Of course, the explosions were chemical reactions. But the presence of the hydrogen indicated severe nuclear damage. The explosions further ruptured plant structures, aggravating the nuclear emergency with three reactor-core meltdowns. The government has all along lied and deceived on Koodankulam. In September, it suspended work there until people’s safety concerns are fully allayed by a 15-member official “expert group”. This manifestly failed to convince anyone. It refused to furnish the Environmental Impact Assessment, Safety Analysis and Site Evaluation reports. It refused even to meet the independent scientists nominated by the People’s Movement Against Nuclear Energy (PMANE), or answer their many thoughtful queries.

Koodankulam raises two sets of safety issues: some specific to the reactors’ design and the site, and others concerning nuclear power’s generic hazards. The reactors haven’t been certified safe by an independent international or Indian regulatory agency. Indeed, such an agency doesn’t exist in India. Further, a recent report by Russian nuclear safety experts on Russian rectors contains shocking disclosures that they are grievously under-prepared for natural or man-made disasters. (www.bellona.org/articles/articles_2011/rosatom_report) Russian reactors are marked by 31 “serious flaws”, including: absence of regulations to deal with contingencies; inadequate protective shelters; lack of records of previous accidents, which would enable learning from past mistakes; and poor attention to electrical and safety-significant systems.

The report questions the reactors’ ability to remain safe long enough if cooling systems fail. Also, key equipment in the cooling process suffers from metal fatigue and welding flaws. Russian reactors are vulnerable to Fukushima-type hydrogen explosions. Most important, the earthquake hazard isn’t considered in designing Russian reactors. Not all have earthquake-triggered automatic shutdown mechanisms. There are serious site-specific issues too, including impact on people and fisheries, and inadequacy of safety systems and waste storage. The site could be vulnerable to tsunamis caused by “slumps” (massive agglomerations of loosely-bound seabed sediments), proneness to small-volume volcanic eruptions, and geological and hydrological instability.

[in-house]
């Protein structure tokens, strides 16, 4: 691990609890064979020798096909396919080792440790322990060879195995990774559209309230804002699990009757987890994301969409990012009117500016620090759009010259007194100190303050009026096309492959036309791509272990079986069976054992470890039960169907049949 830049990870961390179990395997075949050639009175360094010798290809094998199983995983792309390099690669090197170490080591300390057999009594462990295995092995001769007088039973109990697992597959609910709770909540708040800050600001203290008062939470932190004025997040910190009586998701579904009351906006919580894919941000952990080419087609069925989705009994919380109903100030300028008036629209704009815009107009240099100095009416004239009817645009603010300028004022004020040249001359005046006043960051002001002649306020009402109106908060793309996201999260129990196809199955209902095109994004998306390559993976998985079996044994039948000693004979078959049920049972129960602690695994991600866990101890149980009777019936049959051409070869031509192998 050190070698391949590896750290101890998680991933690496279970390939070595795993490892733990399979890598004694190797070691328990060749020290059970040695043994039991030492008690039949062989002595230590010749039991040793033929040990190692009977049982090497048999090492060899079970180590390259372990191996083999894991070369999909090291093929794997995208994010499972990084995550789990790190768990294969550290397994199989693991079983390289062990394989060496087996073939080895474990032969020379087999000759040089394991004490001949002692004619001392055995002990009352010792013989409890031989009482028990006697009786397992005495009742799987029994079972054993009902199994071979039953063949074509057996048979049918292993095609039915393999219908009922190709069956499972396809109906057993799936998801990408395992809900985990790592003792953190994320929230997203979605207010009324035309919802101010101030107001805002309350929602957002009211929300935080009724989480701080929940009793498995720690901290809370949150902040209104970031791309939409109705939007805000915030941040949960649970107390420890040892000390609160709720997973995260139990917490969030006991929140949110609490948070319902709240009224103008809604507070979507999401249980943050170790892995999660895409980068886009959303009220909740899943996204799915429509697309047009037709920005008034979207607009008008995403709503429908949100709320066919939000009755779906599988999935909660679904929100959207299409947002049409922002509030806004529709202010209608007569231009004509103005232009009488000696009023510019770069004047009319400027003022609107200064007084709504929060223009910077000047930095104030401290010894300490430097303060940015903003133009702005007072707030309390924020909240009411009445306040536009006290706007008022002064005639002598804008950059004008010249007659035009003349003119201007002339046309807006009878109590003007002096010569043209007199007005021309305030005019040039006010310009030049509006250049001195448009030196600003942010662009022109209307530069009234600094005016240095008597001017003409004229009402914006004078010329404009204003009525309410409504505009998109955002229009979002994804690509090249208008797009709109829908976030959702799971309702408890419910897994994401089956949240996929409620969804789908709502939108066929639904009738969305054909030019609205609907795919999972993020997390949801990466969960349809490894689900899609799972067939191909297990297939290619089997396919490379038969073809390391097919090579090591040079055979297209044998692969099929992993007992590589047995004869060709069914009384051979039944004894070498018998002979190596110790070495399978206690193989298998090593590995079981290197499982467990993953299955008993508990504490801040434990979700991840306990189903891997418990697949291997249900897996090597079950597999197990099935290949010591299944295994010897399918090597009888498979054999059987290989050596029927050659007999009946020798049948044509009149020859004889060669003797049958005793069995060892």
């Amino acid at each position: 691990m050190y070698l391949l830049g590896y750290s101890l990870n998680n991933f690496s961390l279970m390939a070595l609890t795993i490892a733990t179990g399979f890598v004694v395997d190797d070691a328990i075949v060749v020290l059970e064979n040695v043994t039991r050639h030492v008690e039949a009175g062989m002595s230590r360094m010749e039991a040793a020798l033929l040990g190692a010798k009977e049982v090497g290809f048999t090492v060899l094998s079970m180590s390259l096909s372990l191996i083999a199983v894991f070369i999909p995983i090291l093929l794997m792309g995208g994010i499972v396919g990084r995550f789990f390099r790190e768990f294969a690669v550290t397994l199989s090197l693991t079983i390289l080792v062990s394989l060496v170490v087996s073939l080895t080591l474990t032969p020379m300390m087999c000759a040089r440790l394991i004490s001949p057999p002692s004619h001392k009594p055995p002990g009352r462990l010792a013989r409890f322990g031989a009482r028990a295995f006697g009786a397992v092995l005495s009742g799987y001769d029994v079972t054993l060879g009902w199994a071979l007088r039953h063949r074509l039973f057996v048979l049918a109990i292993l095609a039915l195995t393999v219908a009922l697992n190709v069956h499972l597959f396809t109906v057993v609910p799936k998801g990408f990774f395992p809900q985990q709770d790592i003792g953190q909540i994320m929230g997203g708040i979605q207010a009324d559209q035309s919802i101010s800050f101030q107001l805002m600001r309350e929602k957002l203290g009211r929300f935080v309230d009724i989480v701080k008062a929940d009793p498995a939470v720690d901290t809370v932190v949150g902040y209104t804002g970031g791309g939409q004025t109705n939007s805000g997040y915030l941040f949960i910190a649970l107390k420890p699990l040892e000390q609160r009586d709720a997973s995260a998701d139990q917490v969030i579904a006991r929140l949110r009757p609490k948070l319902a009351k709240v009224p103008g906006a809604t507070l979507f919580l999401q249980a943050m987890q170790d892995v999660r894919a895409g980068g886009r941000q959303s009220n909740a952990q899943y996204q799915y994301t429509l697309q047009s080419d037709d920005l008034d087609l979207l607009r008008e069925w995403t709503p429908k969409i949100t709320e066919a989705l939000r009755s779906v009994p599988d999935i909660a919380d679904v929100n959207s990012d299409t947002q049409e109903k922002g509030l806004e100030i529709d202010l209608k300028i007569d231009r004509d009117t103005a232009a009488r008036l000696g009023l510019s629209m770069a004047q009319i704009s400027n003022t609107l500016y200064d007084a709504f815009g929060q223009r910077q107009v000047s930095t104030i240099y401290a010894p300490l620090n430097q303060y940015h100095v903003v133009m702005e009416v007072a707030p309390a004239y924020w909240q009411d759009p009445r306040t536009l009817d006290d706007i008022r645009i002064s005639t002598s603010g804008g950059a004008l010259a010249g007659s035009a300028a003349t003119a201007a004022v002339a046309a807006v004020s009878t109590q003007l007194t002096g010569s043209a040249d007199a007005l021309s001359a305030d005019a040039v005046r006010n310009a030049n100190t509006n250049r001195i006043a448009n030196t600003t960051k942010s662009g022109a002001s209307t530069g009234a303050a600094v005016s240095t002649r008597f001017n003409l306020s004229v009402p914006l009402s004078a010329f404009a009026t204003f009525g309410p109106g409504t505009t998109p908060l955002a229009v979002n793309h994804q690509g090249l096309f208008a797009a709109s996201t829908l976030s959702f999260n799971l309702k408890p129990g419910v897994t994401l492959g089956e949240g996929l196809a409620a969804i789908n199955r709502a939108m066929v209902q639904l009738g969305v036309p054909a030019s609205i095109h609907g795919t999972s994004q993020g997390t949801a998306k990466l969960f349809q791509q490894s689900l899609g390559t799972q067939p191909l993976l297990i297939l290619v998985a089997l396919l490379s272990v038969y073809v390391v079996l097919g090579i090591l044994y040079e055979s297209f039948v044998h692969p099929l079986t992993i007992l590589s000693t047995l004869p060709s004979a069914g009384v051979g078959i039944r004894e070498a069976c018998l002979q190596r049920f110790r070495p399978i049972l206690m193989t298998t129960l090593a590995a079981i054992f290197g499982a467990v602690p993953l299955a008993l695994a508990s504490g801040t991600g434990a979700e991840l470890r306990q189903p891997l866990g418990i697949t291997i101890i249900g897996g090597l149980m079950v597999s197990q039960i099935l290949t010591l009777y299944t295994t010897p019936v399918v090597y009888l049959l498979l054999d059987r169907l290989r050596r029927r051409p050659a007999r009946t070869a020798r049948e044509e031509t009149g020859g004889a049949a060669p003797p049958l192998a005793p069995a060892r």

Koodankulam is probably the world’s sole nuclear plant without independent freshwater supply. The desalination plant, on which it will fully depend, could fail mechanically. These issues were highlighted in an impressive 84-page scientific report by PMANE’s independent experts. The official committee hasn’t answered any of them. The NPC is now bypassing the Atomic Energy Regulatory Board safety procedures. It’s rushing into starting the first reactor, which gathered rust for five months. Prior to nuclear-fuel loading, it should be put through another “hot run”, similar to last year’s, says former AERB chairman A Gopalakrishnan. In this operation, the core is loaded with dummy fuel and hot water is circulated through it at the same temperature as its operating level to check its vessels, piping, valves, etc.

The AERB also mandates an emergency evacuation drill in the Emergency Planning Zone covering a 16-km radius, before fuel loading. Nothing suggests that NPCIL will conduct the drill. Koodankulam violates the stipulation that there must be zero population within a 1.5-km radius, and only a sparse population within a 5-km radius. Several thousands live in the 1.5-km radius. At least 40,000 people live within a 5-km radius, and 100,000 in the EPZ.

The generic hazards of nuclear power include radiation at each stage, from uranium mining fuel fabrication, reactor operation and maintenance, to waste handling and storage. Cancer-causing radiation is harmful in all doses. Routine emissions from reactors also pose grave hazards. Even graver is the problem of nuclear wastes, which remain hazardous for thousands of years. Science knows no safe way of storing, let alone neutralising, them. Nuclear power is the only form of energy production with a potential for catastrophic accidents like Fukushima. These problems make nuclear power uniquely, irredeemably, hazardous. Koodankulam concentrates these hazards, dangerously. It must be scrapped.